Monday, April 4, 2011

Like I'm Heading Out the Door Without My Underwear

I plan to send the new, new Bob off to some beta readers later this week, and I must say, this is the most uncomfortable I've felt before sending him off.

I'm not doing this on a whim, mind you. Over the past eighteen months, I've learned something about myself when it comes to incorporating reader feedback: The more time I spend fixing things before I send him off to betas, the more anxious I get about sending him off to agents, which means I usually end up spending less time fixing things after I receive those betas' feedback. And that's a horrible attitude to have. I should definitely spend more time in the post-beta phase of revising than in the pre-beta phase, so I decided to send him out sooner rather than later. Still, I can't quite shake that icky feeling, like I'm heading out the door without my underwear or something.

How do you decide when your manuscripts are ready for a second--or third, or fourth--set of eyes?

27 comments:

Jennifer Pickrell said...

My ms is ready for betas when it stops waking me up in the middle of the night. Sometimes I'll *think* I'm done, but then I sit up and scribble down another edit before I forget. Or that's what I try to tell myself, I'm always antsy when I send my "baby" off.

Huntress said...

I offer the MS (with trembling hands) to my Betas after my grammar is as good as I can make it.
When the remaing questions have more to do with flow and storyline, action and conflict, THEN I ask others to look it over.

I think it is pure laziness to expect others to mop up my crummy grammar mistakes.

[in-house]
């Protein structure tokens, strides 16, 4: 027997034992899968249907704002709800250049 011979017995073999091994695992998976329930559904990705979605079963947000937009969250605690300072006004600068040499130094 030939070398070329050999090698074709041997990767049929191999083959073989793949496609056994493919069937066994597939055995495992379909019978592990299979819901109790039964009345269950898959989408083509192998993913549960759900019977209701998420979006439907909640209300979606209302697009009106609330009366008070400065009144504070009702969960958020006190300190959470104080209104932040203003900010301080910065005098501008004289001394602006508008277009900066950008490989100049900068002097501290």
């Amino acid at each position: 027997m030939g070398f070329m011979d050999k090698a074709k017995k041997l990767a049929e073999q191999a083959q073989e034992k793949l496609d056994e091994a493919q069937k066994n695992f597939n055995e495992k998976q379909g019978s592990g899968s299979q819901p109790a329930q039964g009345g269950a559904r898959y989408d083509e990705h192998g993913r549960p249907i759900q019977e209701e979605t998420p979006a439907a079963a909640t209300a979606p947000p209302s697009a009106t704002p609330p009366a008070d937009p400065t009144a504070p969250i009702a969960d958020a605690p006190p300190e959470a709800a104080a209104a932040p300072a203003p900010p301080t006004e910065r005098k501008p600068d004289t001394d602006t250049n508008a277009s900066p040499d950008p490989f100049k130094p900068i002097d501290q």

Krista V. said...

Jennifer, glad to know I'm not the only antsy one:)

Good point, Huntress. You definitely don't want your betas to have to clean up your poor grammar. I don't think Bob is in bad shape grammar-wise, but the prose isn't as fall-off-the-tongue as I'd like it to be. The thing is, I don't want to spend inordinate amounts of time smoothing out the prose right now if I'm just going to end up cutting the whole passage.

Ben Spendlove said...

I'll bet you're really wondering now. I agree with you. The biggest help with a manuscript ought to come fairly early. (In theory. I've never actually done it that way, but I plan to try next time.)

Connie said...

I think whenever I send out a novel or query, whether to betas or agents, it always feels antsy.

Liesl said...

Oh my goodness, I totally relate. I think I compared it to showing up on the beach in a bikini and wondering if I shaved my legs, bikini line, armpits. How white am I and are my thighs flabby? Should have done more sit-ups. So much paranoia.